By Jay Roberson
Students taking Environmental Field Methods and Data Analysis in the fall semester had the opportunity to apply their researching skills on a trip to James Madison’s Montpelier plantation, where they dated a recently discovered burial ground of those who were enslaved.
Data collection from the field
Daniel Druckenbrod, professor of earth and chemical sciences, taught the class and was able to arrange a class trip to Montpelier through his connections from past research.
“The Montpelier foundation has known for some time that there are burial sites of formerly enslaved people at this portion of the plantation. They now think that instead of maybe 40 burial sites there may be closer to 300,” said Druckenbrod.
In order to reveal the age of the burial site, the students cored trees and recorded the ring width.
One of the students on the trip, sophomore environmental science major Alexis Burns said, “The people who knew how to use GIS [graphic information system] would put where the locations are, the trees are and what the ring diameters were. Then we would have some people take the ring width into Excel then see how big they are for the purpose of seeing what climate events they went through, to show them that all the tree ring widths line up.”
The history behind Montpelier
Though the students were on the trip for research, they were required to learn about the history of the plantation from Evelyn McDowell, the chair of the department of accounting, and Brooke Hunter, associate dean of the College of Arts and Sciences.
Hunter said, “The main point that Dr. McDowell and I wanted to express to the students in that class visit, and then again on the trip, is how amazing it is that they’re getting this experience to contribute to the interpretation of history at such an important site.”
Students were also taken on a tour through the plantation to learn more about the history behind it.
“The first day, we were mostly outside, doing the tree coring and recording data and actually seeing the depressions in the dirt,” Burns said. “The second day we spent the whole time going through the property. They took us on a tour through the Madison’s house and they showed us each room.”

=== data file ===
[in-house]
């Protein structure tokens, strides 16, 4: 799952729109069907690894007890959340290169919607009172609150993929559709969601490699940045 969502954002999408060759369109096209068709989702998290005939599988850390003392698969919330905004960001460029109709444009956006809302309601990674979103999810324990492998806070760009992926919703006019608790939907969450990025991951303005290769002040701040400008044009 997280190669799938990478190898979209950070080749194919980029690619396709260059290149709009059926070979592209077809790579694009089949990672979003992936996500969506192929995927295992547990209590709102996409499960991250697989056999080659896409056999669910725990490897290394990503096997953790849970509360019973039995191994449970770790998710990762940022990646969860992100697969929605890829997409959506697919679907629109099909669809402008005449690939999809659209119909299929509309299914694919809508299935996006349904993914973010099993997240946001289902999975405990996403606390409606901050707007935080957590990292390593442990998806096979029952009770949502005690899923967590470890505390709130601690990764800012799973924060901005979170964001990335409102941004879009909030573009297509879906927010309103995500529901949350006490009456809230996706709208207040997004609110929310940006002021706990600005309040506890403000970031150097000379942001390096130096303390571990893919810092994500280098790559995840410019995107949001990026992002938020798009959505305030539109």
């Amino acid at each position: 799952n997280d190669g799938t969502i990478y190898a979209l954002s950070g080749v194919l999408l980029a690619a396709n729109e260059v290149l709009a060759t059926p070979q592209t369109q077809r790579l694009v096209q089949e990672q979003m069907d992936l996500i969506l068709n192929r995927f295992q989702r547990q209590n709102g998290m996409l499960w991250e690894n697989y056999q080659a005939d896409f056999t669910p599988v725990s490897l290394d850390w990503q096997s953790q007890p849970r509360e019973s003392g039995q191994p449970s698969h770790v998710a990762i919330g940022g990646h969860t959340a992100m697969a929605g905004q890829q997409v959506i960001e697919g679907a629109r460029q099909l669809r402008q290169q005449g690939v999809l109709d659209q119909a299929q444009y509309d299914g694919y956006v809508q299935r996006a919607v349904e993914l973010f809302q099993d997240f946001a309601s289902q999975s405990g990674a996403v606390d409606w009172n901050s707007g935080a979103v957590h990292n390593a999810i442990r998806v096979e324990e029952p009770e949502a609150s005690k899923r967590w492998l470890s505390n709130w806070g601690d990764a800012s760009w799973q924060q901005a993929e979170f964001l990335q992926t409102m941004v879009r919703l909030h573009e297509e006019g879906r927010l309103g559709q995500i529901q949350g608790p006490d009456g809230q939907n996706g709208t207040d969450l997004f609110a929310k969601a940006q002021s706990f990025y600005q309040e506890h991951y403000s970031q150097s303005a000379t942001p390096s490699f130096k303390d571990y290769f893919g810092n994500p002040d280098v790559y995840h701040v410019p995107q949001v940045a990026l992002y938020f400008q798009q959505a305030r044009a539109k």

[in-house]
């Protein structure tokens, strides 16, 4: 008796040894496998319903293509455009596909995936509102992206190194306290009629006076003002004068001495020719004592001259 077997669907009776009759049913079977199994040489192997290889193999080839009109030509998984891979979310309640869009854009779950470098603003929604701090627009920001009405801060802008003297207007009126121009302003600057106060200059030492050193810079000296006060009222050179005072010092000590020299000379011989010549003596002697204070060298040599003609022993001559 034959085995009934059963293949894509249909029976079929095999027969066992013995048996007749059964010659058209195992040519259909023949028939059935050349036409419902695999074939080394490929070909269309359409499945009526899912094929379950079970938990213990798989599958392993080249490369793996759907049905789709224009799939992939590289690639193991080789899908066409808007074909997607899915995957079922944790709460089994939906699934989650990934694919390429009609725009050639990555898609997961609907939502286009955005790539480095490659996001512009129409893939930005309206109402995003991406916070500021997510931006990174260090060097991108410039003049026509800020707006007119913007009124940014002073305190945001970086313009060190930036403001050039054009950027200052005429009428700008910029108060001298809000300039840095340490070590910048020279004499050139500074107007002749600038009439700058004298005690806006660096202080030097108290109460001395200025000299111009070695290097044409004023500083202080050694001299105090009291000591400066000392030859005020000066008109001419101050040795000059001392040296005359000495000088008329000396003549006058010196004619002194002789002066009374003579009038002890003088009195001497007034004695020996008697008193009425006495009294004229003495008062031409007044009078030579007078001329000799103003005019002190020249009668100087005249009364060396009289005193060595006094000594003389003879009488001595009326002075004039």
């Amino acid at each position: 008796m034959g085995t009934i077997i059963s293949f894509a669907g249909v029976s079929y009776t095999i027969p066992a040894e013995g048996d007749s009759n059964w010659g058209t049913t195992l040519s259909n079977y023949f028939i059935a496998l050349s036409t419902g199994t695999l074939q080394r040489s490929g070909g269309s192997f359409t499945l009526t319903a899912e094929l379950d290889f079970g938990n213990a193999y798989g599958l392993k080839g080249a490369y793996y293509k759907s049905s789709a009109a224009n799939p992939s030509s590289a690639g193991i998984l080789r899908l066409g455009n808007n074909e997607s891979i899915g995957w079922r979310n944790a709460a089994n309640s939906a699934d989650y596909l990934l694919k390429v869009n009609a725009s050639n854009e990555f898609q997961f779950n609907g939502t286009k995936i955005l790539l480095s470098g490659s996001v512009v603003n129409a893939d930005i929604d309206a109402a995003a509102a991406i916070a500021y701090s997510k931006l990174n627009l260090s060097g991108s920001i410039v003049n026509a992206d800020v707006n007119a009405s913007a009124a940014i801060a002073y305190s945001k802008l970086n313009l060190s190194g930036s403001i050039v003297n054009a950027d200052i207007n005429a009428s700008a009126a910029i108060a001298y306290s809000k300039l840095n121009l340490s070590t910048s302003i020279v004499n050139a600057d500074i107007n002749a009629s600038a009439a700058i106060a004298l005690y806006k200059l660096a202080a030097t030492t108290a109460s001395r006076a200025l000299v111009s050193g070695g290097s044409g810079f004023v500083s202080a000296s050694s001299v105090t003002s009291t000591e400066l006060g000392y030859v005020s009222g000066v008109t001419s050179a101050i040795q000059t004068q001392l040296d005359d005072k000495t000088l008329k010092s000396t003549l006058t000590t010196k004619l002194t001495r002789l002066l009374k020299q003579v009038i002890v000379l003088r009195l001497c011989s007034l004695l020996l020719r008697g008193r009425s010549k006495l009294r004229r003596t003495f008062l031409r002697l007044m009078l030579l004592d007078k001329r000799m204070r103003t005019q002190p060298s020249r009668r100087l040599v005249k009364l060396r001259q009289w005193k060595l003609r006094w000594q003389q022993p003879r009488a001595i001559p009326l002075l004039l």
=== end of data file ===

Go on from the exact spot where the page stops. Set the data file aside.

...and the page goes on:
Burns also noted that there was not much done in memory of those who were enslaved on Montpelier at this moment, besides “a couple little houses outside that were dedicated in memory of the slaves and the stories that they can’t tell.”
Using science for good
Through doing research and reporting their findings to the Montpelier Descendants Committee, which represents the descendants of enslaved people, Druckenbrod wanted to show students that their research can be beneficial for society.
“It’s a course that has engaged learning points and civic community engagement, which sometimes might seem unexpected given that it’s a science class, but it’s intentional on my part because it shows that science should and can help inform society,” said Druckenbrod.
While James and Dolley Madison have their own cemetery with their parents, there’s a mass grave for those who were enslaved, according to Burns, who hoped to assist the Montpelier Descendants Committee with their findings and to create a proper burial site.
Druckenbrod said, “It’s neat to have the opportunity to help share this research with the Montpelier Descendants Committee and help them to tell a more full story of Montpelier.”
Without Druckenbrod’s connections to the research site, none of this would have been possible for the students.
“It’s really cool and great for Rider that we have this professor with connections who’s able to bring students into these research experiences. So it’s not just about coring trees, but it’s about telling critical stories about our past,” said Hunter.